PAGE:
The Flemish connection.
We've been able to spend a lot of time on Ridley's road bikes, and we've certainly enjoyed them, but the Flemish brand's real pedigree lies in cyclocross. The brand is a Belgian staple; the sport is a Belgian obsession—the connection is a given. That means that, as Ridley's flagship 'cross model, the X-Night SL Disc Cyclocross Frameset is shaped by the traditions at the heart of European cyclocross. If you're after a gravel bike, then the X-Trail has the big footprint and borderline XC geometry you're looking for. The X-Night SL, on the other hand, is a pure Euro' 'cross, through-and-through.
A cursory comparison between the X-Trail, a gravel adventure sled, and the X-Night SL proves that point. The X-Night is much more compact with a slightly steeper head tube and a drastically shorter wheelbase. It's also got a higher bottom bracket, which adds to the immediate responsiveness and makes for more generous clearance. Despite that compact footprint, the frame's generous main triangle still provides plenty of room to comfortably shoulder the bike on Belgian stairs. The classic European cyclocross geometry gives the X-Night SL a fast, aggressive feel, but it's paired with a non-traditional, wide tire clearance. This adapts it for tackling everything the New World can throw at it, ranging from snowy Northeast mud to dry West Coast dirt.
As with the previous generation, Ridley builds the X-Knight SL from a mix of 30T and 24T high modulus carbon fiber. This is similar to the blend found in the cobble-stone conquering Fenix frameset ridden in Roubaix and Flanders, so it sops up fatiguing vibrations and tenaciously transfers every watt into forward motion for a fast yet cushy ride worthy of even the harshest race conditions. Its internal cable routing makes for a clean, streamlined look, with the added bonus of eliminating pesky cable pinches when shouldering your bike up a steep wall of limestone stairs.
At the front, Ridley officially bestows its Belgian benediction on disc brakes with the quick-release version of its Oryx Disc carbon fiber fork. The Oryx Disc is built with features a barely noticeable asymmetry that counters the extra torsional forces applied to the left fork leg when scrubbing speed. The dropouts include stainless steel inserts to protect the carbon from scratches and a scuff plate on the inside of the left fork leg fends off errant disc during frantic mid-race wheel changes to keep the fork free of unwanted wear. It's tailored to fit 160mm rotors with no adapter required.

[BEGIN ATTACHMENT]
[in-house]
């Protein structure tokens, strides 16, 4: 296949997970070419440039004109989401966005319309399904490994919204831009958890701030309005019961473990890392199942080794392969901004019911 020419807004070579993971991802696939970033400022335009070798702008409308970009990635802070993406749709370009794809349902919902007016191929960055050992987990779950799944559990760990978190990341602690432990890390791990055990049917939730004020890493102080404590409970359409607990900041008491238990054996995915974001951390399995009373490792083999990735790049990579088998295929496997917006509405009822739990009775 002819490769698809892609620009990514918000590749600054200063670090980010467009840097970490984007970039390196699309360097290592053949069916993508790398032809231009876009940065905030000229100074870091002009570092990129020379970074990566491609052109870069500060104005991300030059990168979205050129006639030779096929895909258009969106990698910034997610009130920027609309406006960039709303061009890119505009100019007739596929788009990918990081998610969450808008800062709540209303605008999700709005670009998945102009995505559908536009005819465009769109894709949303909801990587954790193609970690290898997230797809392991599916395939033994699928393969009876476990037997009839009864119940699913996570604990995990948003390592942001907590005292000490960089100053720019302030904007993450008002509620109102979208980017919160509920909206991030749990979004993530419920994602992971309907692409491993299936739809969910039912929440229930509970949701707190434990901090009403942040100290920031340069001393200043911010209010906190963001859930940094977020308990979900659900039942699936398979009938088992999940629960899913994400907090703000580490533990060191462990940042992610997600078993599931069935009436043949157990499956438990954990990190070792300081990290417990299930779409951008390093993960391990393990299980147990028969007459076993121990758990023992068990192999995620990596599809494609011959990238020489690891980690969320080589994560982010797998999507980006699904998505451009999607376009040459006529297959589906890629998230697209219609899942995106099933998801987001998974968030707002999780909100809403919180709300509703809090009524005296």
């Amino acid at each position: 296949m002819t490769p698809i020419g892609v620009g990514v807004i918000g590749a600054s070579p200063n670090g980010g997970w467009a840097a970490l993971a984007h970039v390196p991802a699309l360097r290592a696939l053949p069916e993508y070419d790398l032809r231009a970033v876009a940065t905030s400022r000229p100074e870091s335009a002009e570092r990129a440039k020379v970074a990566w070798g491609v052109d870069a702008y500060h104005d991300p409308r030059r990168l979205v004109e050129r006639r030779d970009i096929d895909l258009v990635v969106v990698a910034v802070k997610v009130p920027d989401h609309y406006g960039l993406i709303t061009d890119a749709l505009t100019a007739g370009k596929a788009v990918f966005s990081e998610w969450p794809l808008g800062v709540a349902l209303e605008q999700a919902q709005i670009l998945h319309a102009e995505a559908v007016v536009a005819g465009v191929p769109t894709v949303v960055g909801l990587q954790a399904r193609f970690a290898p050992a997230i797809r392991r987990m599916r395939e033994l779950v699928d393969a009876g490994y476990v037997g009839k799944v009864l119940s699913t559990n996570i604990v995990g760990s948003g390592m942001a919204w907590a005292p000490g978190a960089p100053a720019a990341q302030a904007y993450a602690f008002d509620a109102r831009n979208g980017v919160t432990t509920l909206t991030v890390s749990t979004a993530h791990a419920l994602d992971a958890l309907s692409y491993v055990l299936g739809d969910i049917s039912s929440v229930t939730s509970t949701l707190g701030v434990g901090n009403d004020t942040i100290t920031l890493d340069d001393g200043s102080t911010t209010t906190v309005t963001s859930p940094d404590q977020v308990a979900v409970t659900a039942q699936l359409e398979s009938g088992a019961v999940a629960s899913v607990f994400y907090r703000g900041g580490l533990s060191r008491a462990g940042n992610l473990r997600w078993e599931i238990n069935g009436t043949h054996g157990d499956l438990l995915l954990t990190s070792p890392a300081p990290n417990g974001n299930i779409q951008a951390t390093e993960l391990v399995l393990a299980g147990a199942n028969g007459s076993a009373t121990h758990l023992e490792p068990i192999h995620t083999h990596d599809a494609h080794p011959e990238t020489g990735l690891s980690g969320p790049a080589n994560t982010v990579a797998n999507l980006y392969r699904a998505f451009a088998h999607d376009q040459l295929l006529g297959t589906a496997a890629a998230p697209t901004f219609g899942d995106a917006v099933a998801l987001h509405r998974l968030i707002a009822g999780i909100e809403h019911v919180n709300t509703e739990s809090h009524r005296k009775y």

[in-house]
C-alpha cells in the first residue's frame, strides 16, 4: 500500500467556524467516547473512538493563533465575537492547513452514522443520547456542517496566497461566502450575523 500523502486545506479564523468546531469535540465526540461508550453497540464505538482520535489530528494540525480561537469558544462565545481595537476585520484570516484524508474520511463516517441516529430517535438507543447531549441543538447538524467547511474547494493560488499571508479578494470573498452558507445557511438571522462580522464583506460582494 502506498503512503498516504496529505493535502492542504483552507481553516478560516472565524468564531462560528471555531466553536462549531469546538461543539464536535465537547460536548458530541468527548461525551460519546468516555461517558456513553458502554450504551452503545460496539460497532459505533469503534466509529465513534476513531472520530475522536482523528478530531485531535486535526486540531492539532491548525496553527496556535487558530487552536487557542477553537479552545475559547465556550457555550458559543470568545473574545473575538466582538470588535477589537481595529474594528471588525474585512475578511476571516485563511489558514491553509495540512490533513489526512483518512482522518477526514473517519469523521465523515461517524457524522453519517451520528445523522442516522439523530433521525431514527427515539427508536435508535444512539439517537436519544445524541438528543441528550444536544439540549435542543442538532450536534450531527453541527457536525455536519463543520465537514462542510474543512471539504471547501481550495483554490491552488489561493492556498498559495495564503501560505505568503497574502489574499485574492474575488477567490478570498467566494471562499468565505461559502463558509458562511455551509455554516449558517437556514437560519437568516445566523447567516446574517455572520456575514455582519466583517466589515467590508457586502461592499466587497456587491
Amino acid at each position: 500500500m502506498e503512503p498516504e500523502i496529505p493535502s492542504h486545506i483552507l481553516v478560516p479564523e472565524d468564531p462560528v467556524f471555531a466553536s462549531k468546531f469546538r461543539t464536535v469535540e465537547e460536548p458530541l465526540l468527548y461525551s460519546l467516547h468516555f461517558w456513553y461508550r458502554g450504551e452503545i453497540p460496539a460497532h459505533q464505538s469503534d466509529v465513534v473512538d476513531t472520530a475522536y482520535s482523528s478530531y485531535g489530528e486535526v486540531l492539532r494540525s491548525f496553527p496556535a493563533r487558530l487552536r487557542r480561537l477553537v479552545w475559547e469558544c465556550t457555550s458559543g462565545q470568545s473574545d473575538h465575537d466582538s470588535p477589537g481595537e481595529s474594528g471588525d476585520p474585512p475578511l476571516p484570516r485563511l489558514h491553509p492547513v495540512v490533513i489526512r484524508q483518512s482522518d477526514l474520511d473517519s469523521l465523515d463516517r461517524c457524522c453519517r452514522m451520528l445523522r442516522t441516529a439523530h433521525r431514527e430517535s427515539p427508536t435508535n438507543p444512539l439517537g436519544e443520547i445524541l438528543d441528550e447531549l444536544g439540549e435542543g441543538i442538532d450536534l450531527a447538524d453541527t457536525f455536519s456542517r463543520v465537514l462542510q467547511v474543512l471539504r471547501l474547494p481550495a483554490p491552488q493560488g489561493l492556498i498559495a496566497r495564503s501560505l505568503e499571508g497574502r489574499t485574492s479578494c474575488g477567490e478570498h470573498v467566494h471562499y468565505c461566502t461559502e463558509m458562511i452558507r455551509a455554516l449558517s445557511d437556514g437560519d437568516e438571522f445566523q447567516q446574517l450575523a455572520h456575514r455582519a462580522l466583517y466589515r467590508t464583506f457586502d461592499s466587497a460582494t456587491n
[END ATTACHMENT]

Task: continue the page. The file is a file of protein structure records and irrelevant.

The frame is built for post-mount calipers and 140mm rotors, but it can accommodate up to 160mm with an adapter. It's also built for quick-release skewers, not the thru-axles which have become the standard for new 'cross rigs. The benefits to this are immediately obvious: the frameset immediately works with your current race wheels with no adapters or hub upgrades required, and—more importantly—mid-race wheel changes are themselves virtually immediate.
If you happen to have an entire spare race bike in the pits, then a flat with thru-axles won't drastically delay you as you just have to hop on the new bike. If you only have spare wheels, though, a thru-axle swap can effectively knock you out of the race. Quick-release skewers are also emblematic of the Euro' XC scene's conservative stance on adopting new standards, a position typified by the fact that van Aert, himself a Belgian, won the 2016 world championship on cantilever brakes.
- A classically European cyclocross race bike
- Compact, traditional 'cross geometry for agility in tight quarters
- High-modulus carbon fiber construction similar to pro road models
- Combines disc-brake stopping power with quick-release convenience
- Generous main triangle for comfortable shouldering during run-ups
- Ridley epitomizes the Flemish obsession with cyclocross